Bringing your new hound home

Dogs find it rather daunting to be in a new home.
Bringing your new hound home
Bringing your new hound home is a very exciting time and so tempting to want to shower your hound with affection and reassure them that nothing bad will ever happen to them again….

However, please think of your hound in all this. They will find it rather daunting to be in a new home, with new smells, new people, new dynamics and routines.

Give them time on their own to adjust to their new surroundings.

The first thing to do when you get them home is take them into the garden and let them have a really good sniff and relieve themselves. Wait until they do their business before going back inside and of course lots of praise and a treat if they will take one.

Once back inside, leave them be. Maybe let them explore one room at a time as it can be very overwhelming for them.
Don’t overload them by taking them to new places, training classes and meeting people and other dogs. Just let them get used to their new home. There is all the time in the world to have new adventures with them, a new home is an adventure in itself.

Give them a day or so at home and carry on your business as normal, pop out to the shops. Some people want to be at home all the time with the new dog, but the dog will come to expect this and rely on this, so it is important to start as you mean to go on and encourage their independence. With nervous dogs, they may need longer - it really does depend on the individual as to how long it will take them to settle.

Your dog may well show signs of stress, this may manifest as their pacing, panting, restlessness, toileting issues (they may have loose stools or become constipated, etc). Monitor them. Give them time. Maybe give them a nice chew or filled kong, snuffle mat or licky mat. Let them sleep as sleep is excellent for dogs to regain some balance.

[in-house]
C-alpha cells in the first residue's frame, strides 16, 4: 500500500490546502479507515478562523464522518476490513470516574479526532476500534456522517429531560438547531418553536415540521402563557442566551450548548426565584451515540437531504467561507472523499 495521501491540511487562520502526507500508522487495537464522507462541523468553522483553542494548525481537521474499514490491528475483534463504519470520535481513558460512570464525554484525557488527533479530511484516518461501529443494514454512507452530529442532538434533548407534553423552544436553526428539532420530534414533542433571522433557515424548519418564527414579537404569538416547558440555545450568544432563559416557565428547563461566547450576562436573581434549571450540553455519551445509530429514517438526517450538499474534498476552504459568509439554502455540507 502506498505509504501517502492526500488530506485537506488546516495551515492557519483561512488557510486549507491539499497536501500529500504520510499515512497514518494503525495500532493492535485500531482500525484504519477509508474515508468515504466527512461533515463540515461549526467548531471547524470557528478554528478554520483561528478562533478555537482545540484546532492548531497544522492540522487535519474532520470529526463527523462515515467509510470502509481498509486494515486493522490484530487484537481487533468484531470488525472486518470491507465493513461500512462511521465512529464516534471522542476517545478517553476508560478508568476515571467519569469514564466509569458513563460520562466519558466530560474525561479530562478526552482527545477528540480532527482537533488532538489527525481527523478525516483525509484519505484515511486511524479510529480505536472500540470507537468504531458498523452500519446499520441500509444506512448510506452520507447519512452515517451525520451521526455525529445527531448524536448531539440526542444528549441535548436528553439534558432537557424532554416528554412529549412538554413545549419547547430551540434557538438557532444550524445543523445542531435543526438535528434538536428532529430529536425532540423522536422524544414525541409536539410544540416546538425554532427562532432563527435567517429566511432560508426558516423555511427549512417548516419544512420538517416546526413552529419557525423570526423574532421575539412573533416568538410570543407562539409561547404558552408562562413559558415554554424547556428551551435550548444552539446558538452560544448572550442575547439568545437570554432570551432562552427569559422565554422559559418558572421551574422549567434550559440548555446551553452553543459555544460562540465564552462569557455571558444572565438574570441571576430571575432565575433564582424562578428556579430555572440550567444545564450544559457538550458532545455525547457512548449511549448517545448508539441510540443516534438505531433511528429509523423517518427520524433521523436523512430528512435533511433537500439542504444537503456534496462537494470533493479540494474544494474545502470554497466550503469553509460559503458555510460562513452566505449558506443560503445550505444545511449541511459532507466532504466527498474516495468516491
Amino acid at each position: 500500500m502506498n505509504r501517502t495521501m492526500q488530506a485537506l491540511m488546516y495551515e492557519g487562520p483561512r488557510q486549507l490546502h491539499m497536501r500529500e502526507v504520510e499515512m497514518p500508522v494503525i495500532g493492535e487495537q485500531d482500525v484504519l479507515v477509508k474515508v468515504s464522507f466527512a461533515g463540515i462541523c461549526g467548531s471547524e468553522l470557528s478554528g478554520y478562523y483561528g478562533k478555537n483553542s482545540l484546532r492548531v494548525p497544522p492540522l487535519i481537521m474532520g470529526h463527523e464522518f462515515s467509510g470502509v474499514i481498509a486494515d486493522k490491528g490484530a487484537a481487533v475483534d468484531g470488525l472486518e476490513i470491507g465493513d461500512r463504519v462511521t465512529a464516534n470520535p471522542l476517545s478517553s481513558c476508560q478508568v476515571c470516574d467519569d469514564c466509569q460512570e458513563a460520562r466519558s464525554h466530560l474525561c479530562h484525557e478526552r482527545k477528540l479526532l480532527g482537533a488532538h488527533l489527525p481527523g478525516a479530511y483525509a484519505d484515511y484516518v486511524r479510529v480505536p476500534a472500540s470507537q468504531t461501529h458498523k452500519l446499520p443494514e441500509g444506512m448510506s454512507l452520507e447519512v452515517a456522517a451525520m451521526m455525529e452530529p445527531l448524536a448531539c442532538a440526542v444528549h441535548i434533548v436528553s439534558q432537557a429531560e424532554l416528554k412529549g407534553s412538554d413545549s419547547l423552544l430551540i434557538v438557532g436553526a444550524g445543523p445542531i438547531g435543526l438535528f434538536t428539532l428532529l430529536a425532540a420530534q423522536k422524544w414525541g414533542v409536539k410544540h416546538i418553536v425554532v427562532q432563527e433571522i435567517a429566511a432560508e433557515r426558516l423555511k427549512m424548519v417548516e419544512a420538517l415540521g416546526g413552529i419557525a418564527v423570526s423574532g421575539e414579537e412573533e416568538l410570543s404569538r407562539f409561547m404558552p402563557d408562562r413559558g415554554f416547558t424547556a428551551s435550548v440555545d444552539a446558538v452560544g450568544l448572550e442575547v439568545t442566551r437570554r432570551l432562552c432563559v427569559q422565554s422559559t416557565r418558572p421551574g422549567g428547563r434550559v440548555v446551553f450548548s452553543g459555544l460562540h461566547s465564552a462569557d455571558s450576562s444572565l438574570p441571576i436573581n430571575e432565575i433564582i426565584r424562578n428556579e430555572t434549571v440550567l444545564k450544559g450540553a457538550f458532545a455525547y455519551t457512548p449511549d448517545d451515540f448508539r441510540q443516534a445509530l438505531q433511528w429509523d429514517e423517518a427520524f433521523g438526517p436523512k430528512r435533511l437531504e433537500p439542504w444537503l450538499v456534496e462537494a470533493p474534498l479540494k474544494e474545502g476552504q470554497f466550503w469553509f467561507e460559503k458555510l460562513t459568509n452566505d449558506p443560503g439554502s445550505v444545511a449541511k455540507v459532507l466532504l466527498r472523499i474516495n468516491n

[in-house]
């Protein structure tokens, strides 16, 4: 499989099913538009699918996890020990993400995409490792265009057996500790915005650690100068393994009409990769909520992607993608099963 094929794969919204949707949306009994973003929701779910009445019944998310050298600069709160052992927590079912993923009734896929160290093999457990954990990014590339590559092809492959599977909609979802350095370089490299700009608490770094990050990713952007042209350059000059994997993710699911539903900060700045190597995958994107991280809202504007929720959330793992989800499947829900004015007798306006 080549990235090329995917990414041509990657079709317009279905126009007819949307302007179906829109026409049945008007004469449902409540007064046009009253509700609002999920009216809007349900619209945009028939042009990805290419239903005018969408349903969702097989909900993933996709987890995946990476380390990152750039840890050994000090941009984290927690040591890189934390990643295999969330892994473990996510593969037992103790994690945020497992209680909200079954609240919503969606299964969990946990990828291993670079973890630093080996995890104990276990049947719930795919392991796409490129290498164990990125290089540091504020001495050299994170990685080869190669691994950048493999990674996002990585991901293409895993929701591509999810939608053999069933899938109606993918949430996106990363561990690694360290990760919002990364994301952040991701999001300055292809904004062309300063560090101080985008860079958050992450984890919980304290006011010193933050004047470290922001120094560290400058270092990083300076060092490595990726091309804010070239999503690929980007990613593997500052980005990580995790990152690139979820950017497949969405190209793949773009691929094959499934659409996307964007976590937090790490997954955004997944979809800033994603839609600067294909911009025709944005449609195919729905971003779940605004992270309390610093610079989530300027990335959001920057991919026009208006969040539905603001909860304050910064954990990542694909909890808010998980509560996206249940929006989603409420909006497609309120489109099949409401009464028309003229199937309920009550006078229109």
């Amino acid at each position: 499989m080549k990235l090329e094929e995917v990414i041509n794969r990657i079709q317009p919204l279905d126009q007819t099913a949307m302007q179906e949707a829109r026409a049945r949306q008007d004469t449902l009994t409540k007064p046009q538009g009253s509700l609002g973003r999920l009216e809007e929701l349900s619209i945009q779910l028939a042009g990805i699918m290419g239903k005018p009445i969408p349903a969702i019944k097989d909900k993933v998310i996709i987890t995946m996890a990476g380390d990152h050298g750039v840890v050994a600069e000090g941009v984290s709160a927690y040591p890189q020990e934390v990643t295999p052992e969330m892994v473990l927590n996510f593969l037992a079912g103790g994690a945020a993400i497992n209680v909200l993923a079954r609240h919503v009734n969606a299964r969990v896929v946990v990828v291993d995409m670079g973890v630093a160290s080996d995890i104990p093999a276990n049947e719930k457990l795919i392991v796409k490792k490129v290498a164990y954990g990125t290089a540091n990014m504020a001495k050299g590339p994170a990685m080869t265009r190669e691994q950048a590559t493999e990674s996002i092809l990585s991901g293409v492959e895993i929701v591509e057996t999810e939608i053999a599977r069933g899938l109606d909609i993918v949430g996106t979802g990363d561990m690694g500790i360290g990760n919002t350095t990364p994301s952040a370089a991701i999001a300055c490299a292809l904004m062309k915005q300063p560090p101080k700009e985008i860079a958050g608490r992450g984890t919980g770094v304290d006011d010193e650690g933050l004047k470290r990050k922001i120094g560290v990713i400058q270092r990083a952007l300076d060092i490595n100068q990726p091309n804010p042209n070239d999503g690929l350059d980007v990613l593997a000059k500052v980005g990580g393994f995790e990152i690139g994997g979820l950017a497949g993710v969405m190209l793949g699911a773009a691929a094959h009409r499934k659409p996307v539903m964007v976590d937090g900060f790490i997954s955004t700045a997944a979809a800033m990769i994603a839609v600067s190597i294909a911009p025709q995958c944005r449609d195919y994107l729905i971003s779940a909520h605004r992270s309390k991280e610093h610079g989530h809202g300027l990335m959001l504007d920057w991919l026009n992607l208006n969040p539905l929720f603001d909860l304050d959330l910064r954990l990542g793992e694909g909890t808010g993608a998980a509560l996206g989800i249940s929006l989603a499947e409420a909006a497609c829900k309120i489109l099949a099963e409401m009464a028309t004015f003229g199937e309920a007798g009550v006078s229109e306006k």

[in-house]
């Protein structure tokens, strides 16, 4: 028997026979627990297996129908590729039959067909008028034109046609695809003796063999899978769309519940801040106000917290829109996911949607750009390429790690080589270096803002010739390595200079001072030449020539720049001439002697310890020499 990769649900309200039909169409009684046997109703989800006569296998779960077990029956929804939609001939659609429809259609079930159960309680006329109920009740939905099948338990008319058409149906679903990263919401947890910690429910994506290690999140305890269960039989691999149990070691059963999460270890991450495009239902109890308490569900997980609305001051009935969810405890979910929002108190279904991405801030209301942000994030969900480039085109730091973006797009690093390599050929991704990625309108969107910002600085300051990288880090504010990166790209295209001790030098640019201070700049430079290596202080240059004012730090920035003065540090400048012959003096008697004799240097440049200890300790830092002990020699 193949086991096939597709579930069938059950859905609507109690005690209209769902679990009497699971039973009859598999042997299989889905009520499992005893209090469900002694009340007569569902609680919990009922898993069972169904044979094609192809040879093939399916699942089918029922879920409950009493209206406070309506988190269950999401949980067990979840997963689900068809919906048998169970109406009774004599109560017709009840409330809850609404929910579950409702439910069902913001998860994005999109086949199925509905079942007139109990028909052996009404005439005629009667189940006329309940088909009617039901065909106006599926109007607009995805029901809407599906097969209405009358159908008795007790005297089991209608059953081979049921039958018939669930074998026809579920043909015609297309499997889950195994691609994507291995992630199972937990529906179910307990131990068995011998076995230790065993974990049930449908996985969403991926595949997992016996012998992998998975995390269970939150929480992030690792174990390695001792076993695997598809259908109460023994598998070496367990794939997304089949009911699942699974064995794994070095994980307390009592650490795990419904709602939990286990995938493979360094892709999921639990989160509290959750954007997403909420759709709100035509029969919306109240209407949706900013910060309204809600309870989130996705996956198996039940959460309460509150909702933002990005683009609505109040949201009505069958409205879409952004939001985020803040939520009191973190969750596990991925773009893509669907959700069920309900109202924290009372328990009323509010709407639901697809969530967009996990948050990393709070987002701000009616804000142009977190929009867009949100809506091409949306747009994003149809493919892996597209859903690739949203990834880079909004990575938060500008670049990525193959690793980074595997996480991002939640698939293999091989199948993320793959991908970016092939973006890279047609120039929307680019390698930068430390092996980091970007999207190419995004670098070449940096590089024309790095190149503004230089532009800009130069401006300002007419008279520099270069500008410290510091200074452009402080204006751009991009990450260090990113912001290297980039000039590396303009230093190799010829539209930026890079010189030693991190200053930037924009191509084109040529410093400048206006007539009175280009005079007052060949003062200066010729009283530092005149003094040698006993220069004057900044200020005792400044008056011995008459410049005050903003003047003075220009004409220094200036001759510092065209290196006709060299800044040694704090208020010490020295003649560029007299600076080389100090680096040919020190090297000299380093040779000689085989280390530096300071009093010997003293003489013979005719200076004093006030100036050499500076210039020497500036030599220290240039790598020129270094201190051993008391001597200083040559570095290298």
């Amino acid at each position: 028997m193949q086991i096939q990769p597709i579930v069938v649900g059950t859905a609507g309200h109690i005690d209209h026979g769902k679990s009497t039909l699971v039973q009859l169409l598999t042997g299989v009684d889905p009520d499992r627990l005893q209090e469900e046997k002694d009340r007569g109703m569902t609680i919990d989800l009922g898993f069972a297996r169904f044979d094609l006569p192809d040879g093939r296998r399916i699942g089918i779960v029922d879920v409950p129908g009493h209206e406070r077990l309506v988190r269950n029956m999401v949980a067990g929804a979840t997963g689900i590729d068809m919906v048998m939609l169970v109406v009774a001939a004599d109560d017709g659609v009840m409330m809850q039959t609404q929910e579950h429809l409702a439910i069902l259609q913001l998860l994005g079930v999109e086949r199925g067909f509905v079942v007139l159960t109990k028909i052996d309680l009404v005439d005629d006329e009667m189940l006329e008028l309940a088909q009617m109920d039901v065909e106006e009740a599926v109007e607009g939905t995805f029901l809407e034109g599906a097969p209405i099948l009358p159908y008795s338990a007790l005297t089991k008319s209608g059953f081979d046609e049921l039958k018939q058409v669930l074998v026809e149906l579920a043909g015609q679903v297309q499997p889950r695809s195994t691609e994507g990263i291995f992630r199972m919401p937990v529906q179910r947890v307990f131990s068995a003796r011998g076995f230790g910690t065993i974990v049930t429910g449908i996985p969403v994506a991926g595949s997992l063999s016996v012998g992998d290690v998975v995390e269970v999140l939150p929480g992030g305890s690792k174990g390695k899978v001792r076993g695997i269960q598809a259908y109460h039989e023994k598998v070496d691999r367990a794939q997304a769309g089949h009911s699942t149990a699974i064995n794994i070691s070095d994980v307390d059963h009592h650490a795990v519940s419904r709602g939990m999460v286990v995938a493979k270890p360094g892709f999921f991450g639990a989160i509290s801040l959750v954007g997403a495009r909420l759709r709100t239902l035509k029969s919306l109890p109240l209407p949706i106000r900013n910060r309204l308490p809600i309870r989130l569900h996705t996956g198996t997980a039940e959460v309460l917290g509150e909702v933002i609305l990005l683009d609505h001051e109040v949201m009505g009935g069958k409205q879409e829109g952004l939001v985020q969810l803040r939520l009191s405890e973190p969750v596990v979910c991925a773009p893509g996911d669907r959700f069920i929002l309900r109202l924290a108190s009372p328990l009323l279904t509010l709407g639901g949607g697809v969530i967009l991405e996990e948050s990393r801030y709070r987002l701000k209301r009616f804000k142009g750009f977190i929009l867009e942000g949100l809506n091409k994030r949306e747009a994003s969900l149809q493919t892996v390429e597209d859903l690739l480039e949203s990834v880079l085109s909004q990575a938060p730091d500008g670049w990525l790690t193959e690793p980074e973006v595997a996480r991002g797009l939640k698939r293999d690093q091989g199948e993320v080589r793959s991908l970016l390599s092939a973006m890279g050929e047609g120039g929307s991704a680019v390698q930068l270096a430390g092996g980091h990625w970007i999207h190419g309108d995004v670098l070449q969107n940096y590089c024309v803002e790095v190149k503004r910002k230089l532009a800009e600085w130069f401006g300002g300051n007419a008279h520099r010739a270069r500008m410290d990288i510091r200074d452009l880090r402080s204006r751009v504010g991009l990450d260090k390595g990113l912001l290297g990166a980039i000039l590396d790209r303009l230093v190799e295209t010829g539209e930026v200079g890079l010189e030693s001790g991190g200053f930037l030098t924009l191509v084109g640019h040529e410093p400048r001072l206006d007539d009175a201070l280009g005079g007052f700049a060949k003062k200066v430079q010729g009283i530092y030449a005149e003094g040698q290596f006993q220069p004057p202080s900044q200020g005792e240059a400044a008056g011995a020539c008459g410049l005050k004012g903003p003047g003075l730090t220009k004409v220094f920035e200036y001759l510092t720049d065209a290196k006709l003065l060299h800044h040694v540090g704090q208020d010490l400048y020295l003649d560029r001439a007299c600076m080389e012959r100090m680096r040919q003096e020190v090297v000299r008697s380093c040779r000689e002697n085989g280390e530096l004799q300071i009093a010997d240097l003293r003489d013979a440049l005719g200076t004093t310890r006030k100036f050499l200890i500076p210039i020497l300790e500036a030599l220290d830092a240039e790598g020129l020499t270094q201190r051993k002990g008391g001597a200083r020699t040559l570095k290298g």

Walk them in quiet places to begin with to get to know your dog without distractions and again keep it nice and calm. Giving them a routine will help as will having places that become familiar to your dog.

The three threes!

There is a general rule of 3 with new dogs joining a home.

Three days - Three weeks – Three months

  • 3 DAYS: The first three days your hound is home, they’re usually just trying to cope with being in a new place (again). Who are these people? What am I doing here? What’s going to happen next?
  • 3 WEEKS: By the end of three weeks, your hound has usually figured out they’re going to be living with you. They probably understand who else lives there, when and where they eat, sleep and go to the toilet. Routine has been established and they are STARTING to settle in.
  • 3 MONTHS: After three months, they have usually blended into your routine and lifestyle. They have become part of the family. Their personality may well be blossoming which is a marvellous thing to see!

Please be advised this is a general outlook of the phases your new hound will go through. Some take longer with some phases. Please appreciate their unsettled pasts and do not expect them to just fit in. If you cannot handle them having toilet accidents in the house, then please do not even consider owning a dog.  It could take a few days, it could take a few months, don’t place unfair expectations on your dog. If you cannot handle them barking at strange noises that startle them or intrigue them, then again, do not consider owning a dog. If you cannot handle the possibility that a dog may chew your favourite shoes or table, then again, perhaps you are barking up the wrong tree and maybe a hamster is more your thing.

In a multi-dog household

If adopting from Lurcher SOS, you would have been invited to meet your new hound, bringing any current hounds with you to see how they get on. If all goes well and you go off skipping into the sunset with your new hound then remember to:

  1. Please put all toys away before bringing your new hound home. Introduce them once they are a bit more settled with each other and supervise.
  2. Feed separately to begin with and determine if there are any signs of food guarding. It is quite natural for hounds to protect their food.
  3. Expect a few spats here and there and don’t expect instant bonding. It takes time to establish a relationship and they need to learn about this stranger they are now living with.
  4. Lurchers are renowned for their unique play, bitey face, bitey ankle and so on. Their play can be quite intense and vocal, lots of “chase me chase me” and zoomies. If you have any concerns that there is anything other than good old fashioned lurcher play going on, then do get in touch. It can be a highly arousing activity for lurchers so if you feel it is getting a little out of hand, then distract them and give them a little break.
Dogs for Adoption